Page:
Slack’s App Directory, the Perfect Home for New WFH SaaS

Aja Frost @ajavuu

Source: Slack

The Signal: Back in 2015, Slack teamed up with their buddies over at Accel, Index, and a16z (just to name a few), and rolled out a $80m fund, “to support teams building products on top of Slack that enable simpler, more pleasant, and more productive workplaces.” 

With about 7 investments each year in its first 4 years of existence, a pandemic-fueled remote shift has the Slack Fund participating in 15 investments this year alone (not done yet), totaling $296.4m to companies building on top of Slack.

Enter Slack’s app directory. Launched in 2015 and standing at 2,411 apps strong, a 34% increase in the last 12 months alone, it shows there’s strong demand for applications that can address the pain points of teams transitioning from a physical office to a virtual workspace.

Slack’s CEO, Stewart Butterfield, has said companies have developed 500k+ apps internally to help with their workflows, pointing to massive white space between the availability of apps on the directory and apps that solve problems for hundreds of thousands of companies.

The workforce shift that has rocked the world will turn the unified communications market into a $167.1B market by 2025 (nothing to sneeze at, but hockey-stick growth incoming). Ninety-nine percent of remote workers want to continue telecommuting at least part of the time in the future, so the trend isn’t going away.

The Big Picture: Slack is just one example of a platform with an exploding app marketplace. Zoom, Asana, Monday, and Shopify are only a few others. 

The key to capitalizing in this space is to go niche. We recently interviewed Harley Finkelstein, the president of Shopify. When we asked him which Shopify Apps don’t exist that should exist, he told us, “The neat part about the ecosystem is that because we have more than a million stores, we have so many different verticals. 

“There isn’t one particular thing that everyone needs… But every single business has particular needs that are not like anyone else’s… That is where the opportunity exists for someone to come in and build for particular [verticals].”

Below we outline opportunities for new remote work apps built for Slack and its next big competitor, a highly controversial topic on Twitter

Opportunities: This continued shift has led to companies having to develop or purchase solutions to help bring the in-office experience into their Slack workspaces. That’s where we identified a few opportunities for building businesses.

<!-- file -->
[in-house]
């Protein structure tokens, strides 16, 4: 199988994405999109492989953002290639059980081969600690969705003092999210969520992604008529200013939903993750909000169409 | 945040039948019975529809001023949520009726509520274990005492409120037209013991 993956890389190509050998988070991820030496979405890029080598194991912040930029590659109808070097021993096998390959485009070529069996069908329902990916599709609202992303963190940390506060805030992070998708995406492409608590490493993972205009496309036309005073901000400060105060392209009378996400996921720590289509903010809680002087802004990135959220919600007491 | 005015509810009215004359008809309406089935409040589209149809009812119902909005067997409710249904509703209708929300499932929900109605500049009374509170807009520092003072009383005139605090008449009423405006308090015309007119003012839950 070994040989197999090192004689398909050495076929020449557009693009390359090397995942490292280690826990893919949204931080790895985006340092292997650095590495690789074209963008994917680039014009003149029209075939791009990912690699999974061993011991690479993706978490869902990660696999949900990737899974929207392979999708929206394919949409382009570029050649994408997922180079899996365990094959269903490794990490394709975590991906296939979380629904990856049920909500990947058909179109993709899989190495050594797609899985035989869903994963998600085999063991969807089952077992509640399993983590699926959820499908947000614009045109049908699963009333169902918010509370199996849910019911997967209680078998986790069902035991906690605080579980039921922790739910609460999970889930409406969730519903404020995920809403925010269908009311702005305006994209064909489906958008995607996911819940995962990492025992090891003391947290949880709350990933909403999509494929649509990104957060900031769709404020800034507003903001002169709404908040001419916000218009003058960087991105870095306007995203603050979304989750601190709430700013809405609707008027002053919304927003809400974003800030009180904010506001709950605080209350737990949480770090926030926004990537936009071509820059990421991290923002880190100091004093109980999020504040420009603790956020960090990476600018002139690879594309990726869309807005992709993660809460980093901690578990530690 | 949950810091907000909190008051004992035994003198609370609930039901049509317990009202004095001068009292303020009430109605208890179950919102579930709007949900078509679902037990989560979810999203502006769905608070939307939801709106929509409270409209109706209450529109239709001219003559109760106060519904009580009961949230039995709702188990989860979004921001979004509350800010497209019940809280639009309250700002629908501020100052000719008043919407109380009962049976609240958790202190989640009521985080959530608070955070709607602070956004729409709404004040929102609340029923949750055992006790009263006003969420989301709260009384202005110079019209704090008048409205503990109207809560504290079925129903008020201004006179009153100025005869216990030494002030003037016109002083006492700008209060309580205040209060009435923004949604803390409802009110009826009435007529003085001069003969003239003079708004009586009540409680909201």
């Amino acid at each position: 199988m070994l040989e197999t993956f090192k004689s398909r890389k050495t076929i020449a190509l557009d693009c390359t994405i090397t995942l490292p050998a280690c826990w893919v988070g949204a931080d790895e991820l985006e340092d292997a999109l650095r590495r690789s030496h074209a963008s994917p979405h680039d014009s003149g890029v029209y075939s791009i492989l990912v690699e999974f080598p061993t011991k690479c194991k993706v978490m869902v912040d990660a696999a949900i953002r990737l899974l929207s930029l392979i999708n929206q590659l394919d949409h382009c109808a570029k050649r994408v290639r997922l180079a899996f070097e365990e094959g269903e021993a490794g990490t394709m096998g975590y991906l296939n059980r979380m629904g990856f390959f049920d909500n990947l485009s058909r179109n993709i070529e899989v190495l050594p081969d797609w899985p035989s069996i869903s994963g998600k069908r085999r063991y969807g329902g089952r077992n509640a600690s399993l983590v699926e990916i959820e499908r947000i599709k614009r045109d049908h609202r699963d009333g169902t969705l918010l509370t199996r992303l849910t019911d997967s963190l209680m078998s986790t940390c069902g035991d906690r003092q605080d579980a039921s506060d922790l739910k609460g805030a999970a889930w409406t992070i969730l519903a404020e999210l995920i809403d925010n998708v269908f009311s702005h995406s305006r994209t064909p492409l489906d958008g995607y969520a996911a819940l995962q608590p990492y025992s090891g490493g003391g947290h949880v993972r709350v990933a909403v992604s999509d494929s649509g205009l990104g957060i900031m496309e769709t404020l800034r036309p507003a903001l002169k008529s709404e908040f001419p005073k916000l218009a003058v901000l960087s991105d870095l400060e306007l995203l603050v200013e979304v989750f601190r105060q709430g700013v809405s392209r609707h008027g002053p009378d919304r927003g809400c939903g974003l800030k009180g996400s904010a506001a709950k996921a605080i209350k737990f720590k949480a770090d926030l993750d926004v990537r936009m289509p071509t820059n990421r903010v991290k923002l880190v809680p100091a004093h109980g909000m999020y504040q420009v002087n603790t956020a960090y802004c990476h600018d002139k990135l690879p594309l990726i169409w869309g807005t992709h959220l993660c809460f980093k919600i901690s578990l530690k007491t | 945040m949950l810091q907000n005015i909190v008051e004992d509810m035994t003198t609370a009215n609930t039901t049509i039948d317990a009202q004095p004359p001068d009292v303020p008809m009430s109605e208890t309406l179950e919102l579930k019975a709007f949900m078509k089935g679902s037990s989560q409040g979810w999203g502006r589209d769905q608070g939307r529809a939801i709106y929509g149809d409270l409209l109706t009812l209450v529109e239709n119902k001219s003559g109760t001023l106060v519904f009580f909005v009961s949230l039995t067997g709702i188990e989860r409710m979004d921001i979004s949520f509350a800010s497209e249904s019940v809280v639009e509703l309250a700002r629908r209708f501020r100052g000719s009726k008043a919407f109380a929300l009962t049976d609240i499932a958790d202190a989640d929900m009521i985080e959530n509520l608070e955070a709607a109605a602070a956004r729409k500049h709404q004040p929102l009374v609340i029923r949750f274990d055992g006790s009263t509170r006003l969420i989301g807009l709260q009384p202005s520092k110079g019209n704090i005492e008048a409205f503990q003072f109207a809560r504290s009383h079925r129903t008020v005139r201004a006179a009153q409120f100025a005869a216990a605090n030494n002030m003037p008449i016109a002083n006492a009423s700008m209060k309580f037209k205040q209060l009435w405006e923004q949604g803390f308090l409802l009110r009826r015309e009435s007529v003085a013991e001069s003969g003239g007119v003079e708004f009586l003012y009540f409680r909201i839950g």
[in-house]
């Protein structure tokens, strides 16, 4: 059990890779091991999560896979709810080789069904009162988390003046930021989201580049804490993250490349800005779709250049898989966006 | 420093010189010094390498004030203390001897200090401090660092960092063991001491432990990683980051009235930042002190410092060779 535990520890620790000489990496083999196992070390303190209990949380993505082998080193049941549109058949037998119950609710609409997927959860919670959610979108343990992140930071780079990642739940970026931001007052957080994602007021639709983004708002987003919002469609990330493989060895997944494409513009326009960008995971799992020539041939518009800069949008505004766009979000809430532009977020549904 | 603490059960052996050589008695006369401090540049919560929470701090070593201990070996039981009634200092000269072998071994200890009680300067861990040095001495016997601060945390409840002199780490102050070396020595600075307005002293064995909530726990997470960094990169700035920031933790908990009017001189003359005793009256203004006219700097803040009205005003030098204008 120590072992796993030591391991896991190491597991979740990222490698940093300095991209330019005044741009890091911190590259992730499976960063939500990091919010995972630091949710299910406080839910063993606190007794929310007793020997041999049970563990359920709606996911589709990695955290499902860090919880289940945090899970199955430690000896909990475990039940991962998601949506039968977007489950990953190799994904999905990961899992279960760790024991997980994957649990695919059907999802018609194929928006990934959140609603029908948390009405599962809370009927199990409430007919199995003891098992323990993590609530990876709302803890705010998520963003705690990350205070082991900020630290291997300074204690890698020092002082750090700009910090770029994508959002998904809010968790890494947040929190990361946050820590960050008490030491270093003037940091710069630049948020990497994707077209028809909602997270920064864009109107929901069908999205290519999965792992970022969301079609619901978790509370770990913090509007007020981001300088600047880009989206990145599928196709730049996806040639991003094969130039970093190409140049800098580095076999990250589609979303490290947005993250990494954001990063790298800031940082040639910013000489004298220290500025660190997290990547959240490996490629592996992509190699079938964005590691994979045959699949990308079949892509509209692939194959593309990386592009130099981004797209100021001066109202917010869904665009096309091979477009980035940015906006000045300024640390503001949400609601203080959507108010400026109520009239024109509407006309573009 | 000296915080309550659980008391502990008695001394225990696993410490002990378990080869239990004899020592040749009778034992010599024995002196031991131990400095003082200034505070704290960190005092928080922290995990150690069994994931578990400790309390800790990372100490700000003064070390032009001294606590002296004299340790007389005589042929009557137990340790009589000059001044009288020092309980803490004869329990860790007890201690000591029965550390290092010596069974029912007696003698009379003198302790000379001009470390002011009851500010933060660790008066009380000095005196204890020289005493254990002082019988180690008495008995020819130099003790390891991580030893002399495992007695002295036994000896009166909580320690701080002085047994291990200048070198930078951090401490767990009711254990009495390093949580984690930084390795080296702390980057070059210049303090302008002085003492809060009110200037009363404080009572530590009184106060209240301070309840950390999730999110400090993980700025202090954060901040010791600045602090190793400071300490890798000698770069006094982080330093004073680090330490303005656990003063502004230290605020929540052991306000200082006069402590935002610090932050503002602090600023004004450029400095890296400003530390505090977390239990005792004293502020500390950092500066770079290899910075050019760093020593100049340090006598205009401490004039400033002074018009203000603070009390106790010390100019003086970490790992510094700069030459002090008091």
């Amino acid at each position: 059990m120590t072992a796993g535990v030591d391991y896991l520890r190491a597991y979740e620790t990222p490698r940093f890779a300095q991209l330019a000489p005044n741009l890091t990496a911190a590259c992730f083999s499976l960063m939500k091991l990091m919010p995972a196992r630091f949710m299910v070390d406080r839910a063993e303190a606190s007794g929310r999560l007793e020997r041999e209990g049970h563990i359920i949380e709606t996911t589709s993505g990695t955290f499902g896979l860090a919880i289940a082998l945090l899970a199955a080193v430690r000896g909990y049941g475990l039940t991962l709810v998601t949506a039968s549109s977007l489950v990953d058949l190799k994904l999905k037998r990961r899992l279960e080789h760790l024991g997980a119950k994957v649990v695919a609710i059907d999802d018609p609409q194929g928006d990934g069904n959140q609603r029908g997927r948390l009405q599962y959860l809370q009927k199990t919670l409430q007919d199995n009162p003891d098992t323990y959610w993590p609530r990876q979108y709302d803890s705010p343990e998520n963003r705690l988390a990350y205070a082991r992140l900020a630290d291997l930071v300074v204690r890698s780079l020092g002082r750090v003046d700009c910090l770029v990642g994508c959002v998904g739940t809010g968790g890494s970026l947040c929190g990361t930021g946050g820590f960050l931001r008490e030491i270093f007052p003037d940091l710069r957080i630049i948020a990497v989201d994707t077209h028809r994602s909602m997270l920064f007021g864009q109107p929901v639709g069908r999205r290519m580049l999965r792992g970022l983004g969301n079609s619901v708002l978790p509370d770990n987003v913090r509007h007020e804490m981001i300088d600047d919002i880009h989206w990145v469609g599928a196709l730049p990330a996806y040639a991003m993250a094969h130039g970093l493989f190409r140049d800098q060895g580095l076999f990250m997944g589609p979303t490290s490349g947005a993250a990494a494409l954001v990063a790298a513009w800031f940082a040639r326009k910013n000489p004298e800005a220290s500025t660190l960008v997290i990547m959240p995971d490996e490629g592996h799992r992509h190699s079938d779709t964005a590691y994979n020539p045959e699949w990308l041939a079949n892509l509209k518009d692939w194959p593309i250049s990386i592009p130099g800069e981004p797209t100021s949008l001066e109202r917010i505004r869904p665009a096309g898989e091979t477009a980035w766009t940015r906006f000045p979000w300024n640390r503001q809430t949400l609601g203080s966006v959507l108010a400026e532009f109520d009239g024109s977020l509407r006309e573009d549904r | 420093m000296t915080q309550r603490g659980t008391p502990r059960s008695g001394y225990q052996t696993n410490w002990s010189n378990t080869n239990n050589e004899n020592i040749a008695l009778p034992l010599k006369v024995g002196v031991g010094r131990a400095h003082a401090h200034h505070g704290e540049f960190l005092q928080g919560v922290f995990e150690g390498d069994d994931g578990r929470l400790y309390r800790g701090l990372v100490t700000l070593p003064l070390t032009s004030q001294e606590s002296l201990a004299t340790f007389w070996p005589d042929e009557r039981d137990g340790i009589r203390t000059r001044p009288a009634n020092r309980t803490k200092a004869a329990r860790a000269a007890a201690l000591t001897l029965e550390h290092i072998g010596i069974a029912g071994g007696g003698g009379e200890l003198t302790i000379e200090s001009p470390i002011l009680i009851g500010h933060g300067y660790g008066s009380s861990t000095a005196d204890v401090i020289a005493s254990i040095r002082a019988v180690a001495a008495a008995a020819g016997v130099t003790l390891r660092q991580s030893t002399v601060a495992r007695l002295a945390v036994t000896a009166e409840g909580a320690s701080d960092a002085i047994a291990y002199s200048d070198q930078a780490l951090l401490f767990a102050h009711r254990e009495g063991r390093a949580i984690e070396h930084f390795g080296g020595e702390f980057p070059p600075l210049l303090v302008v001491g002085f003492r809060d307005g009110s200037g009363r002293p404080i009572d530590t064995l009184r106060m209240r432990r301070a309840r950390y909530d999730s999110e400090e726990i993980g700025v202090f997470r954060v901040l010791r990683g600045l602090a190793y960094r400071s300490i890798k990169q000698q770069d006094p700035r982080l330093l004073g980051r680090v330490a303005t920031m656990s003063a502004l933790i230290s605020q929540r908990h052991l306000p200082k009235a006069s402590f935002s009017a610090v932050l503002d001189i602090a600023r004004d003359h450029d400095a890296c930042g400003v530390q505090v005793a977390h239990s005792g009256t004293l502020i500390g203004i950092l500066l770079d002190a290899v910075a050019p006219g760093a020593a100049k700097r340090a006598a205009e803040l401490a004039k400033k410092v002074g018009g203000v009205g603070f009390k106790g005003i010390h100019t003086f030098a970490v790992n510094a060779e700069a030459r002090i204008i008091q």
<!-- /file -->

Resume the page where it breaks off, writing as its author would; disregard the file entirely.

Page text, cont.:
Source: Slack app directory

Company Culture: Culture in the remote world has dropped off a cliff. As cool as you might be, no one wants to attend your mandatory Zoom Happy Hour. However, casual conversations and gossip accounted for 52 minutes of every person’s workday, according to a study, and that gossip (good or bad) led to more team cohesion. 

Donut is a Slack app built on this premise, which connects team members around the virtual watercooler. 

There’s a clear opportunity to build on this idea: There was a ~2,500% increase in interest online for virtual team-building activities during quarantine, and there isn’t a clear market leader… yet. An app centered on building community inside of Slack workspaces is a great way to get people to learn about each other.

Stress Management: Job and work stress costs employers over $300B annually, and that’s why businesses are spending 9 figures a year to address the problem. A Deloitte study pointed out an ROI of ~$1.24 per dollar spent on mental health and wellness programs for employees. 

Companies are looking for better ways to provide these programs and get their employees to actually use them. 

What better channel of adoption than Slack? Provide guided, daily meditations straight to Slack DMs or do weekly check-ins to get a pulse on how team members are feeling, all with an app.

Analytics: Seventy percent of companies say they want and need more people analytics, largely because quantifying productivity in an office setting is difficult. 

With communication, project management, and online statuses now quantitative thanks to Slack’s treasure trove of data and integrations, there’s an opportunity to identify workload and productivity trends among the workspace. 

This gives businesses the opportunity to make more informed decisions and recognize employees for their achievements (something employees say is the No. 1 thing that leads to better work output). 

Seeing who communicated the most, who spent the most time active on Slack, and where work happened gives you a data-focused, bird’s-eye view of what’s happening across the company.

Customization: While Slack’s app directory stands at ~2.4k applications, there are 500k other workspaces that have failed to find what they’re looking for in the directory and have developed custom solutions: “95% of Slack app users say apps in Slack make the parent software more valuable.” 
As a few agencies focused solely on this issue already have (see Slack’s Partners page), there’s a growing opportunity to jump into leveraging developmental knowledge or Slack’s new built-in workflow builder to build custom solutions to the needs of Slack customers and their workspaces through an agency-style approach.

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